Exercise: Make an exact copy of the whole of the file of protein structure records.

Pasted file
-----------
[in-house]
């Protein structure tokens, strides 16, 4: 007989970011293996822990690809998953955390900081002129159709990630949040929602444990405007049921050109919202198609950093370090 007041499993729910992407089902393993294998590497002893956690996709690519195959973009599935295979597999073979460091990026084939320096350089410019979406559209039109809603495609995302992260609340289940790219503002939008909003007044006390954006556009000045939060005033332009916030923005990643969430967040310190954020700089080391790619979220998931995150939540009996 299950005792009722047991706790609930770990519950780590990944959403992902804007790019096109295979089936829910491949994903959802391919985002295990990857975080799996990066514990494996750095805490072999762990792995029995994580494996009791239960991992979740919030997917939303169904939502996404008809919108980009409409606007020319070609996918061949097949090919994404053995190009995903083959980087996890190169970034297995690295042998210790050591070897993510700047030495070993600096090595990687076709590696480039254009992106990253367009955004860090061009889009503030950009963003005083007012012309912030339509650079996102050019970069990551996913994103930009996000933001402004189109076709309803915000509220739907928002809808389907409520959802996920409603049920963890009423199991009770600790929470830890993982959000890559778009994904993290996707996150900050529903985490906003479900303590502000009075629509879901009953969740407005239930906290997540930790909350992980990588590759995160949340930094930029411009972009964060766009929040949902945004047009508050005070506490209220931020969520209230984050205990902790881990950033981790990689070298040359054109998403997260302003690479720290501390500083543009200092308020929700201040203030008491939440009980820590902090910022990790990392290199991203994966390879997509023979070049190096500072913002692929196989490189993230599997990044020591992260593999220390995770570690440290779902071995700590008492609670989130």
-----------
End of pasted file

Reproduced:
[in-house]
């Protein structure tokens, strides 16, 4: 007989970011293996822990690809998953955390900081002129159709990630949040929602444990405007049921050109919202198609950093370090 007041499993729910992407089902393993294998590497002893956690996709690519195959973009599935295979597999073979460091990026084939320096350089410019979406559209039109809603495609995302992260609340289940790219503002939008909003007044006390954006556009000045939060005033332009916030923005990643969430967040310190954020700089080391790619979220998931995150939540009996 299950005792009722047991706790609930770990519950780590990944959403992902804007790019096109295979089936829910491949994903959802391919985002295990990857975080799996990066514990494996750095805490072999762990792995029995994580494996009791239960991992979740919030997917939303169904939502996404008809919108980009409409606007020319070609996918061949097949090919994404053995190009995903083959980087996890190169970034297995690295042998210790050591070897993510700047030495070993600096090595990687076709590696480039254009992106990253367009955004860090061009889009503030950009963003005083007012012309912030339509650079996102050019970069990551996913994103930009996000933001402004189109076709309803915000509220739907928002809808389907409520959802996920409603049920963890009423199991009770600790929470830890993982959000890559778009994904993290996707996150900050529903985490906003479900303590502000009075629509879901009953969740407005239930906290997540930790909350992980990588590759995160949340930094930029411009972009964060766009929040949902945004047009508050005070506490209220931020969520209230984050205990902790881990950033981790990689070298040359054109998403997260302003690479720290501390500083543009200092308020929700201040203030008491939440009980820590902090910022990790990392290199991203994966390879997509023979070049190096500072913002692929196989490189993230599997990044020591992260593999220390995770570690440290779902071995700590008492609670989130």